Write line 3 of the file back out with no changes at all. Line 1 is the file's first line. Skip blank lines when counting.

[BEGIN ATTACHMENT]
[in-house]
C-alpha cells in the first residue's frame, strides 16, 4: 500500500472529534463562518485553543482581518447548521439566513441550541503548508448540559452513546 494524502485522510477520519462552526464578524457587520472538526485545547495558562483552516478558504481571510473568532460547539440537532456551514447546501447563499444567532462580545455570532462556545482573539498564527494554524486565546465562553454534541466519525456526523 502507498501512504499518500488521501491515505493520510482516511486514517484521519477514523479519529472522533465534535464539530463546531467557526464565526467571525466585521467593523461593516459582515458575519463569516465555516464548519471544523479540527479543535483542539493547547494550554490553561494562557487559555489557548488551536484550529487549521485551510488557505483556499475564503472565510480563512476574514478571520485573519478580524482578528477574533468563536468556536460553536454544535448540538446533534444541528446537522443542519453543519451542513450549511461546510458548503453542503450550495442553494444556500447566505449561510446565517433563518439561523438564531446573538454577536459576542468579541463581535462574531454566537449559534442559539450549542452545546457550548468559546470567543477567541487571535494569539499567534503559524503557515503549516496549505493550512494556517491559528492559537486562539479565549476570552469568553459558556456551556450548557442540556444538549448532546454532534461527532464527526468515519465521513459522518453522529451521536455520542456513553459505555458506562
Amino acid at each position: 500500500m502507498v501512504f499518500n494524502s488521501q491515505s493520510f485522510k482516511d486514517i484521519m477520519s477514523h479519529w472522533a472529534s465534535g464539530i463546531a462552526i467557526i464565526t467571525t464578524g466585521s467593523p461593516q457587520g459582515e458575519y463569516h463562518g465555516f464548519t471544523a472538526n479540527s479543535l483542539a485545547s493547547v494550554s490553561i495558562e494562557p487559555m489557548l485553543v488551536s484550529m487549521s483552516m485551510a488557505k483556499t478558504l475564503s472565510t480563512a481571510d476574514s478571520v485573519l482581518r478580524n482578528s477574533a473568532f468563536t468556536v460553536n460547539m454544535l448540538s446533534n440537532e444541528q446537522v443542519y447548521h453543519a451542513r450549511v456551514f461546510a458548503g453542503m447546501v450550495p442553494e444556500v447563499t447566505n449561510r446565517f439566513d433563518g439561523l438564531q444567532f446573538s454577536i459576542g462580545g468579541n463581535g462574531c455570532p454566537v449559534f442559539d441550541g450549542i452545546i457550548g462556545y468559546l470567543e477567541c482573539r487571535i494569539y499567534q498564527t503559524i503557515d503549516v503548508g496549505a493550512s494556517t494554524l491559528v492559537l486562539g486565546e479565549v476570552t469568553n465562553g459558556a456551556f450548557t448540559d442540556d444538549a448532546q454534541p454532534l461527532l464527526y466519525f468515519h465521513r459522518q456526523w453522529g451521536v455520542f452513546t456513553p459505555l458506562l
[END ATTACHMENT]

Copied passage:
Amino acid at each position: 500500500m502507498v501512504f499518500n494524502s488521501q491515505s493520510f485522510k482516511d486514517i484521519m477520519s477514523h479519529w472522533a472529534s465534535g464539530i463546531a462552526i467557526i464565526t467571525t464578524g466585521s467593523p461593516q457587520g459582515e458575519y463569516h463562518g465555516f464548519t471544523a472538526n479540527s479543535l483542539a485545547s493547547v494550554s490553561i495558562e494562557p487559555m489557548l485553543v488551536s484550529m487549521s483552516m485551510a488557505k483556499t478558504l475564503s472565510t480563512a481571510d476574514s478571520v485573519l482581518r478580524n482578528s477574533a473568532f468563536t468556536v460553536n460547539m454544535l448540538s446533534n440537532e444541528q446537522v443542519y447548521h453543519a451542513r450549511v456551514f461546510a458548503g453542503m447546501v450550495p442553494e444556500v447563499t447566505n449561510r446565517f439566513d433563518g439561523l438564531q444567532f446573538s454577536i459576542g462580545g468579541n463581535g462574531c455570532p454566537v449559534f442559539d441550541g450549542i452545546i457550548g462556545y468559546l470567543e477567541c482573539r487571535i494569539y499567534q498564527t503559524i503557515d503549516v503548508g496549505a493550512s494556517t494554524l491559528v492559537l486562539g486565546e479565549v476570552t469568553n465562553g459558556a456551556f450548557t448540559d442540556d444538549a448532546q454534541p454532534l461527532l464527526y466519525f468515519h465521513r459522518q456526523w453522529g451521536v455520542f452513546t456513553p459505555l458506562l